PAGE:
The penultimate track is by one of the most influential bassists of the era, Stanley Clarke (once again from Philadelphia), a Jazz heavyweight who originally made his name playing with Chic Corea’s band, Return To Forever, before releasing his own albums, the best-known of which is ‘School Days’ from 1976. Acclaimed as one of the greatest bass albums in the history of Jazz, ‘School Days’ included the powerful Jazz-Funk cut, ‘Hot Fun’, which was issued as a single.
Finally it’s Billy Ocean and ‘Red Light Spells Danger’, a track reminiscent of ‘The Night’, a UK hit for Frankie Valli & The Four Seasons in 1975, which had come to wider attention following plays on the Northern Soul scene. Remarkably ‘Red Light Spells Danger’ was totally ignored by Blues & Soul magazine – despite Ocean being a British based artist he was never really rated by the Soul community here. However, Pop fans went for the track in a big way and the record stormed up the chart, just missing out on the top spot and emulating the success of his first hit, ‘Love Really Hurts Without You’, which spent 10 weeks on the chart, peaking at number 2 (Ocean would eventually make it to the summit in 1986 with ‘When The Going Gets Tough, The Tough Get Going’, which featured in the movie ‘Romancing The Stone’). Ocean, who was born in Trinidad, would eventually become a major star Stateside, racking up a trio of number 1’s in the 1980’s – ‘Caribbean Queen (No More Love On The Run)’, There’ll Be Sad Songs (To Make You Cry)’ and ‘Get Out Of My Dreams Get Into My Car’.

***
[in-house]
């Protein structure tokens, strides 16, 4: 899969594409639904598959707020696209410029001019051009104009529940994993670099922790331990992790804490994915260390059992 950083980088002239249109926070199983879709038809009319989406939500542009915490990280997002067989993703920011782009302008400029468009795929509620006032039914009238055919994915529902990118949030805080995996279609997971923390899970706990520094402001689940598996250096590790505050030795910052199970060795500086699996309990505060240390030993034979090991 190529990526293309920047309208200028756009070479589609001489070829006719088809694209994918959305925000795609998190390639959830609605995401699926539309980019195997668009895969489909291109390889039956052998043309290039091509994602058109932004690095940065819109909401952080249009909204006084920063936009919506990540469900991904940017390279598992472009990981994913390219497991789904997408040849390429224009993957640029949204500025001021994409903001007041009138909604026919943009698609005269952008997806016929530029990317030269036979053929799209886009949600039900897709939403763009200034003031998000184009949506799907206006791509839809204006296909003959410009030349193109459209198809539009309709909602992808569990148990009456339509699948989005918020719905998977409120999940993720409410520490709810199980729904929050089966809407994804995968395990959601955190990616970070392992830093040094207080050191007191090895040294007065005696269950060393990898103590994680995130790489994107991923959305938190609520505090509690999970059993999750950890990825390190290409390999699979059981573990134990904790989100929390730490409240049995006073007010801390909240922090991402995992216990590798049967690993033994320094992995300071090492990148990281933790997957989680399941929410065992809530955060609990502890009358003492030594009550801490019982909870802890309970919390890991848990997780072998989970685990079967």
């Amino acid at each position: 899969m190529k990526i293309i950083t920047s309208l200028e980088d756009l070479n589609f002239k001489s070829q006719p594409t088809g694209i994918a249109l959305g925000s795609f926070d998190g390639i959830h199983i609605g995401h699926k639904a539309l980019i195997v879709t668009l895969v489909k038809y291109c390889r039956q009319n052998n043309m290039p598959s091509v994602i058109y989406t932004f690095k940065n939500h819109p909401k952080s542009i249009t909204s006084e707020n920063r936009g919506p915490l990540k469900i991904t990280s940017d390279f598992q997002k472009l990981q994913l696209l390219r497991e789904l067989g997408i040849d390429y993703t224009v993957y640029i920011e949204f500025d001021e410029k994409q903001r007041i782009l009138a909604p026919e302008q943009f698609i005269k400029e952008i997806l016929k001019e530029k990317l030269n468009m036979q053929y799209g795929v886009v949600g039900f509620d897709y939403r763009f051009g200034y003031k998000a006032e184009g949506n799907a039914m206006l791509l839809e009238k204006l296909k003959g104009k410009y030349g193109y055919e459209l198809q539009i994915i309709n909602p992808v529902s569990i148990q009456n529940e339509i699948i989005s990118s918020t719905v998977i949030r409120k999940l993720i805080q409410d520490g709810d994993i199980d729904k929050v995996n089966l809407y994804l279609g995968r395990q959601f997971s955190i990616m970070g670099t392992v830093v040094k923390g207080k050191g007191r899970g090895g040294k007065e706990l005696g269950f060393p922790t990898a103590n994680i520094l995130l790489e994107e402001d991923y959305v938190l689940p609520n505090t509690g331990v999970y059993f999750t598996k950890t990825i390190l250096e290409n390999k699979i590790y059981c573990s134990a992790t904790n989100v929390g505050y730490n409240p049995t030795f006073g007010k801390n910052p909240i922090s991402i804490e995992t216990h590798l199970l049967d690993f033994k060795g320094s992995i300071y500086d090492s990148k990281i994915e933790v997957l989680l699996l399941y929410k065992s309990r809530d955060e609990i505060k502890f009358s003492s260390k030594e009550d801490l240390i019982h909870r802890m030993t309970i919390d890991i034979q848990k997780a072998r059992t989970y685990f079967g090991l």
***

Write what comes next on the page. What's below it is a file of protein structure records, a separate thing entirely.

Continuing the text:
I’d become more friendly with Radio Merseyside DJ Terry Lennaine around this time and accompanied him on a trip to Manchester one day (I think this was the first time I’d ever been there). We stopped off at Spin Inn on Cross Street, where he picked up some records. Spin Inn, which specialised in US imports, was the main record shop in the North when it came to buying the latest Soul, Funk and Disco. I’d make the odd trip there from time to time during the coming years, but when I started working at Wigan Pier, in 1980, it would become a weekly necessity, as the Tuesday Jazz-Funk night demanded the most upfront music be played. Spin Inn was the only place to shop outside of London if you wanted to be right at the cutting-edge of the black music scene. However, visiting Spin Inn wasn’t the main reason we’d driven over to Manchester. RCA Records had opened an office in Piccadilly Plaza (right next to Piccadilly Radio, for whom I’d begin putting together my mixes just over 5 years later), which was headed up by a guy called Derek Brandwood. RCA had recently licensed the Salsoul label and was one of the main companies supporting Disco music at the time. This was emphasised by the fact that Derek’s assistant was the top Northern Soul DJ, Richard Searling, of Wigan Casino fame. It was unusual for a record company to have a regional office and I don’t think it lasted more than a couple of years, but it was great to meet Richard and Derek and pick up a stack of freebies including albums by Dr Buzzard’s Original Savannah Band, Double Exposure and the Salsoul Orchestra. In the early 80’s I’d DJ at the All-Dayers Richard promoted around the North with another main player from the Northern Soul scene, record dealer Bernie Golding (these All-Dayers focused on Jazz-Funk rather than Northern Soul). I’d also work with Derek Brandwood for a short time in the mid-80’s, at the ill-fated Liverpool based record company, Ryker.